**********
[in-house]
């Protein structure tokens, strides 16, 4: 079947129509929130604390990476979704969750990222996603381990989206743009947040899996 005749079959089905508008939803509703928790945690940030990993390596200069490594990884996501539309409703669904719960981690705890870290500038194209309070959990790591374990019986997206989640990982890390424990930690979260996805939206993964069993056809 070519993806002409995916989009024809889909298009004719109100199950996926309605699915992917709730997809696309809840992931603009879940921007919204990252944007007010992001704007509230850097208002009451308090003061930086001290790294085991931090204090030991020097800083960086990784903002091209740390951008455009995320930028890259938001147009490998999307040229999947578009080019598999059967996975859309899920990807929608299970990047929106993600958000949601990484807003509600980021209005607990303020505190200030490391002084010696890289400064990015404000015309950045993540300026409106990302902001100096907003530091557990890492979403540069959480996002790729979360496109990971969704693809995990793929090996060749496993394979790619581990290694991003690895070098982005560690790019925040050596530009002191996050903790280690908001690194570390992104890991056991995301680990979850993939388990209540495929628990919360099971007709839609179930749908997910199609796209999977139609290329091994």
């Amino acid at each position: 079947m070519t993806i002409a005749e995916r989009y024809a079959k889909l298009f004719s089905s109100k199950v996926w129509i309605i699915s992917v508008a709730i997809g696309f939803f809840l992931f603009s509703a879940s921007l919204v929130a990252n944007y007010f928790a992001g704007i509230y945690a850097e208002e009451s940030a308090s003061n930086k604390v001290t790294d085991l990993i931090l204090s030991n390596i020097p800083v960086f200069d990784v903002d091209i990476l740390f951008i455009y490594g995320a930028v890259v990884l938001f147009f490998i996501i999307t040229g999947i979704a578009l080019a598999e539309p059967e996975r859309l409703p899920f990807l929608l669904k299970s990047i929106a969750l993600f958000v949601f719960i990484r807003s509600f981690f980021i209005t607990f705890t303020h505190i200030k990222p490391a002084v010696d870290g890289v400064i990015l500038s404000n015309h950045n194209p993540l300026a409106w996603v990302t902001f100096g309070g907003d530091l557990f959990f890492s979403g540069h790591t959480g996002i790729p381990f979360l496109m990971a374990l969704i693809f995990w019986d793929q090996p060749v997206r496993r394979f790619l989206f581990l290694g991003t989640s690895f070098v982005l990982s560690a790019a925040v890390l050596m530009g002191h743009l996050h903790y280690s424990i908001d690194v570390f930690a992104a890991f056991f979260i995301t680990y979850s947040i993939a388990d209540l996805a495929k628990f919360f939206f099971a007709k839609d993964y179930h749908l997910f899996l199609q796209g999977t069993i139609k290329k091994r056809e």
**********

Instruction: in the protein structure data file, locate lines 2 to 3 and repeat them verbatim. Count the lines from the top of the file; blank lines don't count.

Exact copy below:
């Protein structure tokens, strides 16, 4: 079947129509929130604390990476979704969750990222996603381990989206743009947040899996 005749079959089905508008939803509703928790945690940030990993390596200069490594990884996501539309409703669904719960981690705890870290500038194209309070959990790591374990019986997206989640990982890390424990930690979260996805939206993964069993056809 070519993806002409995916989009024809889909298009004719109100199950996926309605699915992917709730997809696309809840992931603009879940921007919204990252944007007010992001704007509230850097208002009451308090003061930086001290790294085991931090204090030991020097800083960086990784903002091209740390951008455009995320930028890259938001147009490998999307040229999947578009080019598999059967996975859309899920990807929608299970990047929106993600958000949601990484807003509600980021209005607990303020505190200030490391002084010696890289400064990015404000015309950045993540300026409106990302902001100096907003530091557990890492979403540069959480996002790729979360496109990971969704693809995990793929090996060749496993394979790619581990290694991003690895070098982005560690790019925040050596530009002191996050903790280690908001690194570390992104890991056991995301680990979850993939388990209540495929628990919360099971007709839609179930749908997910199609796209999977139609290329091994």
């Amino acid at each position: 079947m070519t993806i002409a005749e995916r989009y024809a079959k889909l298009f004719s089905s109100k199950v996926w129509i309605i699915s992917v508008a709730i997809g696309f939803f809840l992931f603009s509703a879940s921007l919204v929130a990252n944007y007010f928790a992001g704007i509230y945690a850097e208002e009451s940030a308090s003061n930086k604390v001290t790294d085991l990993i931090l204090s030991n390596i020097p800083v960086f200069d990784v903002d091209i990476l740390f951008i455009y490594g995320a930028v890259v990884l938001f147009f490998i996501i999307t040229g999947i979704a578009l080019a598999e539309p059967e996975r859309l409703p899920f990807l929608l669904k299970s990047i929106a969750l993600f958000v949601f719960i990484r807003s509600f981690f980021i209005t607990f705890t303020h505190i200030k990222p490391a002084v010696d870290g890289v400064i990015l500038s404000n015309h950045n194209p993540l300026a409106w996603v990302t902001f100096g309070g907003d530091l557990f959990f890492s979403g540069h790591t959480g996002i790729p381990f979360l496109m990971a374990l969704i693809f995990w019986d793929q090996p060749v997206r496993r394979f790619l989206f581990l290694g991003t989640s690895f070098v982005l990982s560690a790019a925040v890390l050596m530009g002191h743009l996050h903790y280690s424990i908001d690194v570390f930690a992104a890991f056991f979260i995301t680990y979850s947040i993939a388990d209540l996805a495929k628990f919360f939206f099971a007709k839609d993964y179930h749908l997910f899996l199609q796209g999977t069993i139609k290329k091994r056809e």